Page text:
Background: Ketorolac may attenuate the maternal stress response to tracheal intubation, while avoiding opioid-induced neonatal depression. We aimed to evaluate the haemodynamic and hormonal effects of prophylactic ketorolac on surgical stress and analgesia after caesarean delivery.
Methods: After ethical approval, 90 patients scheduled for elective caesarean delivery were randomly allocated receive either ketorolac 15 mg i.v. bolus 20 min before induction, followed by an infusion of 7.5 mg/h (n=45), or saline placebo (n=45). Anaesthesia was maintained with 50% nitrous oxide in oxygen with 0.5% isoflurane. Haemodynamic variables, plasma cortisol concentrations, uterine relaxation, need for supplementary doses of oxytocin, peri-operative blood loss, haematocrit, Apgar scores at 1 and 5 min, postoperative pain scores at rest and movement, and tramadol consumption were recorded.
Results: After induction, patients receiving ketorolac had a smaller increase in heart rate, systolic and mean arterial blood pressure (P<0.001) and lower plasma cortisol concentrations, (32.2+/-7.61 vs. 45+/-15.1 microg/dL, P<0.05), lower pain scores at rest and movement for the first two postoperative hours (P<0.001) and a longer time to first request for analgesia. Fewer patients in the ketorolac group received tramadol in the four hours after surgery (7 (15.6%) vs. 14 (31.1%), P=0.004). There were no differences between groups in peri-operative blood loss, vomiting or Apgar scores. There was no echocardiographic evidence of premature closure of the ductus arteriosus in the newborns.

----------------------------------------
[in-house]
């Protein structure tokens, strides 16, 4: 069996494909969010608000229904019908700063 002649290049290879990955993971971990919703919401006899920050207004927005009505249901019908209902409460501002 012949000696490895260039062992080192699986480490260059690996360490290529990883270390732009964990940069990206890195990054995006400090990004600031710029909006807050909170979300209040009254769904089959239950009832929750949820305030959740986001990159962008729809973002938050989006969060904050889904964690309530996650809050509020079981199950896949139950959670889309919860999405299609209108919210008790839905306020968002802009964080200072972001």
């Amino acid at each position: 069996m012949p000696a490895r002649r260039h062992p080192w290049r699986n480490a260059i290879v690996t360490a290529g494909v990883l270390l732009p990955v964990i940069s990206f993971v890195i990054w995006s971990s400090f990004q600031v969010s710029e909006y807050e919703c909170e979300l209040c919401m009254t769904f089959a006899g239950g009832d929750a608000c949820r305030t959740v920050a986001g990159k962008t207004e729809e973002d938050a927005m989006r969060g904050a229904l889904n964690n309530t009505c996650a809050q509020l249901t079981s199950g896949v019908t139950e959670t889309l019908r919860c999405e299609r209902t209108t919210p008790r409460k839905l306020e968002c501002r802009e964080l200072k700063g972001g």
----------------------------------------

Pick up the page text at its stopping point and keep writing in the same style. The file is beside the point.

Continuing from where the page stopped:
Conclusion: Prophylactic ketorolac is safe and effective in attenuating the maternal stress response to intubation and improves the quality of analgesia after caesarean delivery.